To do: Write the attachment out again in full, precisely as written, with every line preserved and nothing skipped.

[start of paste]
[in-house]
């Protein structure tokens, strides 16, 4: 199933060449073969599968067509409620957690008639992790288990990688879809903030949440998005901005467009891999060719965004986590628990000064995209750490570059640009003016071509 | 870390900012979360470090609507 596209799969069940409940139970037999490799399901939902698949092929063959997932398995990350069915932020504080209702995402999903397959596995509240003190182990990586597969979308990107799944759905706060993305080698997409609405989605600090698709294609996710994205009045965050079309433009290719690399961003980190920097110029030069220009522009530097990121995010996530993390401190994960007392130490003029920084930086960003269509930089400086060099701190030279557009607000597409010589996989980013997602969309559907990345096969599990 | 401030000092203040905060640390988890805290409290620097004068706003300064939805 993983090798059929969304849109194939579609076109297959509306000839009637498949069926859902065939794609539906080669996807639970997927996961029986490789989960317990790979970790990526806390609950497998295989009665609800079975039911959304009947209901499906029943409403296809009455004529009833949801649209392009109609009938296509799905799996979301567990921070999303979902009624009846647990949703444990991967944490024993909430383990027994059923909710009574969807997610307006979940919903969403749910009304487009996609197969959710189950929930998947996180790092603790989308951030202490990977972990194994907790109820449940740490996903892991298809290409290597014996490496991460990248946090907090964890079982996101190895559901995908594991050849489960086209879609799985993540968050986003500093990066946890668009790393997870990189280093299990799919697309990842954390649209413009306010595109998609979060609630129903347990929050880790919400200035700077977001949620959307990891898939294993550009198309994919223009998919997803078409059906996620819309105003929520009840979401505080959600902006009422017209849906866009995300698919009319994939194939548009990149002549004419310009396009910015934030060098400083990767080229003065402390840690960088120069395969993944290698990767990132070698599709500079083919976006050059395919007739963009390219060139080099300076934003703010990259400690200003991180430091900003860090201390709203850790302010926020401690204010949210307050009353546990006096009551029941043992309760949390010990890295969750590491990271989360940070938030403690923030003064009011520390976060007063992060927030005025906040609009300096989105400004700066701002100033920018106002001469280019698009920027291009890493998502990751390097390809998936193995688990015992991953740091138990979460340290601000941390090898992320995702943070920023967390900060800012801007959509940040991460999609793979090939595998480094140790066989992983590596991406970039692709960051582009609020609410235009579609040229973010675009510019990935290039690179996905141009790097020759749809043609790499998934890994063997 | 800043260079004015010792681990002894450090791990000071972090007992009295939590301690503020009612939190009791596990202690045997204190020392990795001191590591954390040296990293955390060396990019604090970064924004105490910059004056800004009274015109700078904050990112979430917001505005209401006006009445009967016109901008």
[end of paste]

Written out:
[in-house]
């Protein structure tokens, strides 16, 4: 199933060449073969599968067509409620957690008639992790288990990688879809903030949440998005901005467009891999060719965004986590628990000064995209750490570059640009003016071509 | 870390900012979360470090609507 596209799969069940409940139970037999490799399901939902698949092929063959997932398995990350069915932020504080209702995402999903397959596995509240003190182990990586597969979308990107799944759905706060993305080698997409609405989605600090698709294609996710994205009045965050079309433009290719690399961003980190920097110029030069220009522009530097990121995010996530993390401190994960007392130490003029920084930086960003269509930089400086060099701190030279557009607000597409010589996989980013997602969309559907990345096969599990 | 401030000092203040905060640390988890805290409290620097004068706003300064939805 993983090798059929969304849109194939579609076109297959509306000839009637498949069926859902065939794609539906080669996807639970997927996961029986490789989960317990790979970790990526806390609950497998295989009665609800079975039911959304009947209901499906029943409403296809009455004529009833949801649209392009109609009938296509799905799996979301567990921070999303979902009624009846647990949703444990991967944490024993909430383990027994059923909710009574969807997610307006979940919903969403749910009304487009996609197969959710189950929930998947996180790092603790989308951030202490990977972990194994907790109820449940740490996903892991298809290409290597014996490496991460990248946090907090964890079982996101190895559901995908594991050849489960086209879609799985993540968050986003500093990066946890668009790393997870990189280093299990799919697309990842954390649209413009306010595109998609979060609630129903347990929050880790919400200035700077977001949620959307990891898939294993550009198309994919223009998919997803078409059906996620819309105003929520009840979401505080959600902006009422017209849906866009995300698919009319994939194939548009990149002549004419310009396009910015934030060098400083990767080229003065402390840690960088120069395969993944290698990767990132070698599709500079083919976006050059395919007739963009390219060139080099300076934003703010990259400690200003991180430091900003860090201390709203850790302010926020401690204010949210307050009353546990006096009551029941043992309760949390010990890295969750590491990271989360940070938030403690923030003064009011520390976060007063992060927030005025906040609009300096989105400004700066701002100033920018106002001469280019698009920027291009890493998502990751390097390809998936193995688990015992991953740091138990979460340290601000941390090898992320995702943070920023967390900060800012801007959509940040991460999609793979090939595998480094140790066989992983590596991406970039692709960051582009609020609410235009579609040229973010675009510019990935290039690179996905141009790097020759749809043609790499998934890994063997 | 800043260079004015010792681990002894450090791990000071972090007992009295939590301690503020009612939190009791596990202690045997204190020392990795001191590591954390040296990293955390060396990019604090970064924004105490910059004056800004009274015109700078904050990112979430917001505005209401006006009445009967016109901008």